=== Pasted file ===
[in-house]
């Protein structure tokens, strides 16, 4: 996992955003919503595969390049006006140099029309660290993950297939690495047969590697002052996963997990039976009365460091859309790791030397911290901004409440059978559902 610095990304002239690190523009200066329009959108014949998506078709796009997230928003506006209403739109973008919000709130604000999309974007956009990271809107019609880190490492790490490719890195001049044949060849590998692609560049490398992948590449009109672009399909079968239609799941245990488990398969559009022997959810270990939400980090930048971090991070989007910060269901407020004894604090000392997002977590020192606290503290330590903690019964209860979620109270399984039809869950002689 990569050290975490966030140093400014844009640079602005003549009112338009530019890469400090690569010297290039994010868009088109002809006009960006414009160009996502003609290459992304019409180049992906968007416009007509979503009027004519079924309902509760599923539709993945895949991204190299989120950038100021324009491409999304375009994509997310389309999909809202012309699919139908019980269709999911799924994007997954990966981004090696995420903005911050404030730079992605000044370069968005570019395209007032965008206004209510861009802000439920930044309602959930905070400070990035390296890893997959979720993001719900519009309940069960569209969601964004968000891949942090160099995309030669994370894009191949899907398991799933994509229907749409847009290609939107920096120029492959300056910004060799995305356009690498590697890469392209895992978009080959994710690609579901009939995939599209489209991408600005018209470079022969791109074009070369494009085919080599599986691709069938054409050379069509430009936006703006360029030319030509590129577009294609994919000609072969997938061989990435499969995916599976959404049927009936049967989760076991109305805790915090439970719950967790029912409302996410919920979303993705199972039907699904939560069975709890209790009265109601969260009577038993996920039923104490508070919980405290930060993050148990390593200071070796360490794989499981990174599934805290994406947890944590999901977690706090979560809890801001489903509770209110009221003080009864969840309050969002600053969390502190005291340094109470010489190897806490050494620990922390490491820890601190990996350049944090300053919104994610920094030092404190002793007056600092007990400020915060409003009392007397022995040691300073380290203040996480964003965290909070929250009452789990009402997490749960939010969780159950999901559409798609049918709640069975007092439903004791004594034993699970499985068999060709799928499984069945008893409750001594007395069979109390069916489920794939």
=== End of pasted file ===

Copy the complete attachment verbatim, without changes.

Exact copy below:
[in-house]
């Protein structure tokens, strides 16, 4: 996992955003919503595969390049006006140099029309660290993950297939690495047969590697002052996963997990039976009365460091859309790791030397911290901004409440059978559902 610095990304002239690190523009200066329009959108014949998506078709796009997230928003506006209403739109973008919000709130604000999309974007956009990271809107019609880190490492790490490719890195001049044949060849590998692609560049490398992948590449009109672009399909079968239609799941245990488990398969559009022997959810270990939400980090930048971090991070989007910060269901407020004894604090000392997002977590020192606290503290330590903690019964209860979620109270399984039809869950002689 990569050290975490966030140093400014844009640079602005003549009112338009530019890469400090690569010297290039994010868009088109002809006009960006414009160009996502003609290459992304019409180049992906968007416009007509979503009027004519079924309902509760599923539709993945895949991204190299989120950038100021324009491409999304375009994509997310389309999909809202012309699919139908019980269709999911799924994007997954990966981004090696995420903005911050404030730079992605000044370069968005570019395209007032965008206004209510861009802000439920930044309602959930905070400070990035390296890893997959979720993001719900519009309940069960569209969601964004968000891949942090160099995309030669994370894009191949899907398991799933994509229907749409847009290609939107920096120029492959300056910004060799995305356009690498590697890469392209895992978009080959994710690609579901009939995939599209489209991408600005018209470079022969791109074009070369494009085919080599599986691709069938054409050379069509430009936006703006360029030319030509590129577009294609994919000609072969997938061989990435499969995916599976959404049927009936049967989760076991109305805790915090439970719950967790029912409302996410919920979303993705199972039907699904939560069975709890209790009265109601969260009577038993996920039923104490508070919980405290930060993050148990390593200071070796360490794989499981990174599934805290994406947890944590999901977690706090979560809890801001489903509770209110009221003080009864969840309050969002600053969390502190005291340094109470010489190897806490050494620990922390490491820890601190990996350049944090300053919104994610920094030092404190002793007056600092007990400020915060409003009392007397022995040691300073380290203040996480964003965290909070929250009452789990009402997490749960939010969780159950999901559409798609049918709640069975007092439903004791004594034993699970499985068999060709799928499984069945008893409750001594007395069979109390069916489920794939």